This will be part one, probably of two, as soon as I can pry it out of my skull–it’s being stubborn. If you want more explanation of the world, read any of the other short stories from my Witch of Atlas category–I couldn’t find a place to fit a lot of back story yet.
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The first time Neil saw Layla, she was surrounded by a glittering halo. The magenta-haired witch was in an open spot in a wooded corner of the park, a few minutes walk from the more popular areas. Her reason for seeking a little quiet was clear—she was practicing magic.
She sat on the grass, levitating pieces of confetti, holding each irregular metallic shape up with the power of a spell. Her face was tipped up to the sunlight, her eyes closed as she concentrated, confetti rotating and spinning in a complex constellation.
Somewhere, Neil knew, there was a magic glyph glowing brightly in the air. He wasn’t a witch, or a non-witch who could see magic but not cast it–he could only see the effects, like the hovering confetti.
He must have made a noise, because she opened her eyes. Her eyes were pools of dark chocolate, warm but unfocused. After a moment, her gaze settled on him and focused, and the sparkling stars orbiting her slowed but didn’t stop.
“Hello,” she said.
“Hello,” he replied. “That’s pretty, what you’re doing.”
“Thanks,” she stretched and stood. The confetti rose with her and then stilled. She pulled a plastic bag out of her pocket, the confetti slid into the bag, and she tucked it back.
Neil managed not to be staring at her when she looked up again.
“It’s a dexterity exercise. I’m a shift witch,” she named the kind of witch that specialized in spells to move objects. “I’m Layla.”
Neil nodded. “I figured. I’m Neil. Do you come here often?” He blinked, hardly believing those words had come out of his mouth, as if he were picking her up at a bar.
Layla’s eyes sparkled. “Yes, I do. The outdoors are more challenging, with the wind and the distractions. But how often do you get stillness and silence when you really need them?”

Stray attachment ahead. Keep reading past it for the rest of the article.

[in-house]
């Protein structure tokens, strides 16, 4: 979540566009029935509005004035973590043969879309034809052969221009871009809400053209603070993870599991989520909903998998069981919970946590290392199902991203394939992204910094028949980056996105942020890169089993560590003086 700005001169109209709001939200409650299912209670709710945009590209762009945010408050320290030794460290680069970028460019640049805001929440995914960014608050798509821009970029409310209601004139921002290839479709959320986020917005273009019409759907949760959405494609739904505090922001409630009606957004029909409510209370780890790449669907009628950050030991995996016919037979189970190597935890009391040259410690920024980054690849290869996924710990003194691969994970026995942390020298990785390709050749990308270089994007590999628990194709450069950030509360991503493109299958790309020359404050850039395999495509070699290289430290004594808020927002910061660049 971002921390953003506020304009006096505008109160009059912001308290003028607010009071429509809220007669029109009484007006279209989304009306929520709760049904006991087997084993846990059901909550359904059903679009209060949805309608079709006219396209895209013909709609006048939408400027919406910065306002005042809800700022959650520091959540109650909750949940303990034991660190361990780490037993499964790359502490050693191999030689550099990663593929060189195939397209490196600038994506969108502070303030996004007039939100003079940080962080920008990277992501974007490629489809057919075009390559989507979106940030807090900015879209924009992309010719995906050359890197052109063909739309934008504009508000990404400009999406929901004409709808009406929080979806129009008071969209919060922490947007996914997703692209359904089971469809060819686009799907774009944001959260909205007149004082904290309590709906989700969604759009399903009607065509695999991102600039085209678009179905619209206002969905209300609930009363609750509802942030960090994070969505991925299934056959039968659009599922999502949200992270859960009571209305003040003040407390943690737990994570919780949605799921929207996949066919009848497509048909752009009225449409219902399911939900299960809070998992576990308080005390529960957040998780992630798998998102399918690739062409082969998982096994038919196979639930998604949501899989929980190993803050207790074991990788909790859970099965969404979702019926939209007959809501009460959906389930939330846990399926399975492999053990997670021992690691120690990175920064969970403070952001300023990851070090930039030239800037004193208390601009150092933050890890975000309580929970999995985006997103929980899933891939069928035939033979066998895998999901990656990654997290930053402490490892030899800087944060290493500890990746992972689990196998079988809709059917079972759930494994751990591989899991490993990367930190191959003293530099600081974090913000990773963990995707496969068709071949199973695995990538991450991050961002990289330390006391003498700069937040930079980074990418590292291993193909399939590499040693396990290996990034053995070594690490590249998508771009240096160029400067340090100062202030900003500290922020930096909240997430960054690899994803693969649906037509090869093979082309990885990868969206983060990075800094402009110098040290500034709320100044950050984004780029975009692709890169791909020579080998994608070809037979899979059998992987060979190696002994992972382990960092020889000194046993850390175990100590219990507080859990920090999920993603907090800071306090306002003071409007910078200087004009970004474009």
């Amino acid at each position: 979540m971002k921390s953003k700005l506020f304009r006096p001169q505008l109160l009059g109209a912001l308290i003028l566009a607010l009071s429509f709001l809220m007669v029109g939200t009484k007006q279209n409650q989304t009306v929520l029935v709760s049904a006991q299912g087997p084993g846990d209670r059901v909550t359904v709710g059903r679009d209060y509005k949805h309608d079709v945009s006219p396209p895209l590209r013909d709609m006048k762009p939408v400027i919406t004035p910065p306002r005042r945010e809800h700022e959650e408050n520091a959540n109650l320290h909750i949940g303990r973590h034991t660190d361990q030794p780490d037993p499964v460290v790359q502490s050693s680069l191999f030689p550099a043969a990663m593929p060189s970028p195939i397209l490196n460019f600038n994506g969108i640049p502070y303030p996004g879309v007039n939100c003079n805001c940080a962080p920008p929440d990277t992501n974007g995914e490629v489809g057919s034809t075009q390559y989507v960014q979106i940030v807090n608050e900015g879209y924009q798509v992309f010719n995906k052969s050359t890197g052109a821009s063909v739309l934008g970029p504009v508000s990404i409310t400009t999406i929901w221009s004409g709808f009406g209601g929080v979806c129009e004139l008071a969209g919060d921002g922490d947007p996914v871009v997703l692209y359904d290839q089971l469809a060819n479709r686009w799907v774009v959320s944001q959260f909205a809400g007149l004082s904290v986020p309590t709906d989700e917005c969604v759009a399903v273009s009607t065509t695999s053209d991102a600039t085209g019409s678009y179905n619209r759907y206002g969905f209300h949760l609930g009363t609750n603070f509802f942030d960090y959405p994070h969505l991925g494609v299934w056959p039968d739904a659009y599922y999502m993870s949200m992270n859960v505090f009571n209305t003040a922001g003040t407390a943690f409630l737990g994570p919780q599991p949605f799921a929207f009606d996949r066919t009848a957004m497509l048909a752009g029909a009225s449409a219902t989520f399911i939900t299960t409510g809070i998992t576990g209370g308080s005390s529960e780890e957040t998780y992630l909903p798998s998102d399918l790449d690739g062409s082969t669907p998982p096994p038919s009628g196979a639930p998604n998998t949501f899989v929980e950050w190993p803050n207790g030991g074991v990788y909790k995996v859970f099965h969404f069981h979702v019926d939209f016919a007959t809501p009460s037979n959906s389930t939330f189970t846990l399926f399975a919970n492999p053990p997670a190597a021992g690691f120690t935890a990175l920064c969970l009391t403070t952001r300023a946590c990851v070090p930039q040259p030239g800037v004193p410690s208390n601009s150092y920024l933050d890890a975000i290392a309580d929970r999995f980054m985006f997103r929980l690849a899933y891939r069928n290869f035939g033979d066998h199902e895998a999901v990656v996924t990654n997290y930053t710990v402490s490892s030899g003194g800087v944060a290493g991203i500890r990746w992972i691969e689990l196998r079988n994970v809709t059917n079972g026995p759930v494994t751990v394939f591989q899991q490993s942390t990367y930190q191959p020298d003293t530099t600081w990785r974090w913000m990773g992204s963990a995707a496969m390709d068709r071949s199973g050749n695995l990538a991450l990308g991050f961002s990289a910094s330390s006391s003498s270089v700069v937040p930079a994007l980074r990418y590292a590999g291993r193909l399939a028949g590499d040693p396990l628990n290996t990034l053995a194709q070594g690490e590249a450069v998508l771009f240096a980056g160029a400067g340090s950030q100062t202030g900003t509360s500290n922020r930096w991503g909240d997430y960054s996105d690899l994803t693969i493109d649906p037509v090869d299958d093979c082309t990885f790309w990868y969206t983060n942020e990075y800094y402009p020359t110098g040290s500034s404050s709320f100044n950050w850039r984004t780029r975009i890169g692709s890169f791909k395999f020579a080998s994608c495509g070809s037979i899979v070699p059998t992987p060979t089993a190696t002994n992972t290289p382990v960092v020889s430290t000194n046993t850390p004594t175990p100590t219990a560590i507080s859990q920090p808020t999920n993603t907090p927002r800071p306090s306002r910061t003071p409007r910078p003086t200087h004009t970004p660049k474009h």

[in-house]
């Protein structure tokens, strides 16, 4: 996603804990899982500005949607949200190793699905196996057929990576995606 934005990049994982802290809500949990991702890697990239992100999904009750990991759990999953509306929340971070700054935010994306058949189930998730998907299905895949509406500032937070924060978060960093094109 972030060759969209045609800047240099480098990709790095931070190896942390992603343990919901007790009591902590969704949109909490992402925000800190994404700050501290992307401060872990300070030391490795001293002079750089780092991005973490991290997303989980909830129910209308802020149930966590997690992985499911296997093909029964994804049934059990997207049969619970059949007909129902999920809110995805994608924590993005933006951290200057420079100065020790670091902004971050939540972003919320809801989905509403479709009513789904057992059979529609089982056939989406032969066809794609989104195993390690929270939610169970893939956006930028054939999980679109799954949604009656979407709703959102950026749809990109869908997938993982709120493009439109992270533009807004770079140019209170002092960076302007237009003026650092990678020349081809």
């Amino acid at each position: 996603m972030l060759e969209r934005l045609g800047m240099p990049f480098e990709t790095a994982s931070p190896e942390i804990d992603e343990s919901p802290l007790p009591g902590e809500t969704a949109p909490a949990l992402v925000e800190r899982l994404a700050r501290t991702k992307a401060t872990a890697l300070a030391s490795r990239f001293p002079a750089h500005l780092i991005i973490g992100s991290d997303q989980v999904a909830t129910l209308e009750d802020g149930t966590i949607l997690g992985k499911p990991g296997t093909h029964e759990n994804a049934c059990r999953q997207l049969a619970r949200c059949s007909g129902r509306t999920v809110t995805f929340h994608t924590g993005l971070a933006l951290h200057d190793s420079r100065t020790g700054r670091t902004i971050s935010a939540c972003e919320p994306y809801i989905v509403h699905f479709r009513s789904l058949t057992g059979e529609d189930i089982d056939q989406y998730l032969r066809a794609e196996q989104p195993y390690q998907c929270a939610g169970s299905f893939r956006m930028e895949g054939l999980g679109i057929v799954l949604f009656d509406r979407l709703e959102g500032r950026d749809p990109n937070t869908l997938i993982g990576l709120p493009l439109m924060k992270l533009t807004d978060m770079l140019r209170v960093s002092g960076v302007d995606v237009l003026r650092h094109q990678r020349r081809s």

Neil nodded. “Way more productive than my jog.”
“You were jogging?” She asked, taking in his appearance, which wasn’t sweaty or fatigued from exertion.
“I was, and I thought I saw something. You caught the light,” he made a vague circular motion above his shoulder, reminiscent of her glitter halo.
“I didn’t mean to distract you from your exercise,” Layla smiled at him.
Neil raked his fingers through his short brown hair, the strands just long enough to stand every which way from the gesture. He saw Layla looking at his hair, and made a half-hearted attempt to smooth it back down. “No big loss. I like where I ended up better.”
“Why, thanks,” Layla watched as he made one more pass over his hair, and laughed. “Stop, stop. You’re making it worse.”
Neil froze as she stepped closer, his green eyes fixed on her laughing face as she reached up, steadying herself on his shoulder with one hand while she repaired the damage he’d done. “Thanks,” he murmured.
“No problem,” she pulled back, still touching his shoulder, but no longer leaning on him.
Neil searched for something to say to prolong the moment, the silence stretching on uncomfortably. Her stomach rumbled audibly.
Layla blushed, the red faintly visible under her golden brown skin, and pressed her hands to her complaining stomach.
“There’s a great little taco place across the street,” Neil offered. “I’d be happy to keep you company.”
“I’d like that,” Layla said.